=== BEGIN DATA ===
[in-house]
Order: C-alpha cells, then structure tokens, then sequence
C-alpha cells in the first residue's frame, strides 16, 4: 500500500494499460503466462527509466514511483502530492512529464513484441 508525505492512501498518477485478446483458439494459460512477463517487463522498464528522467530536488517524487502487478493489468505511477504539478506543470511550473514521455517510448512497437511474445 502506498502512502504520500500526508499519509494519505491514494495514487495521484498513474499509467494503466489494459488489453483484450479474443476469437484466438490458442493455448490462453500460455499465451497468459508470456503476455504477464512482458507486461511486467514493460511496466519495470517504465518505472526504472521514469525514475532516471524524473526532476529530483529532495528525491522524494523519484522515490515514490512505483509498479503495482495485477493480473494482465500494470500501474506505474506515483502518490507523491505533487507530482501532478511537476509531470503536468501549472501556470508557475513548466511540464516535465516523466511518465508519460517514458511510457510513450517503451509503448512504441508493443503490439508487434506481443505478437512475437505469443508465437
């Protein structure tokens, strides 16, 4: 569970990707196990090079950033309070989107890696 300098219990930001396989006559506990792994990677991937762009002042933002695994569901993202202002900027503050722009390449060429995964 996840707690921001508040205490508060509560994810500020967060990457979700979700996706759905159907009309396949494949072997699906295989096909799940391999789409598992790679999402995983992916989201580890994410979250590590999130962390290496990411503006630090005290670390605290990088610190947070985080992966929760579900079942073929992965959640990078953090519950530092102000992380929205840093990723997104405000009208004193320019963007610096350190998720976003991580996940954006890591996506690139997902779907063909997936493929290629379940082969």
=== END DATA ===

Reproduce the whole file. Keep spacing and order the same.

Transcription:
[in-house]
Order: C-alpha cells, then structure tokens, then sequence
C-alpha cells in the first residue's frame, strides 16, 4: 500500500494499460503466462527509466514511483502530492512529464513484441 508525505492512501498518477485478446483458439494459460512477463517487463522498464528522467530536488517524487502487478493489468505511477504539478506543470511550473514521455517510448512497437511474445 502506498502512502504520500500526508499519509494519505491514494495514487495521484498513474499509467494503466489494459488489453483484450479474443476469437484466438490458442493455448490462453500460455499465451497468459508470456503476455504477464512482458507486461511486467514493460511496466519495470517504465518505472526504472521514469525514475532516471524524473526532476529530483529532495528525491522524494523519484522515490515514490512505483509498479503495482495485477493480473494482465500494470500501474506505474506515483502518490507523491505533487507530482501532478511537476509531470503536468501549472501556470508557475513548466511540464516535465516523466511518465508519460517514458511510457510513450517503451509503448512504441508493443503490439508487434506481443505478437512475437505469443508465437
């Protein structure tokens, strides 16, 4: 569970990707196990090079950033309070989107890696 300098219990930001396989006559506990792994990677991937762009002042933002695994569901993202202002900027503050722009390449060429995964 996840707690921001508040205490508060509560994810500020967060990457979700979700996706759905159907009309396949494949072997699906295989096909799940391999789409598992790679999402995983992916989201580890994410979250590590999130962390290496990411503006630090005290670390605290990088610190947070985080992966929760579900079942073929992965959640990078953090519950530092102000992380929205840093990723997104405000009208004193320019963007610096350190998720976003991580996940954006890591996506690139997902779907063909997936493929290629379940082969």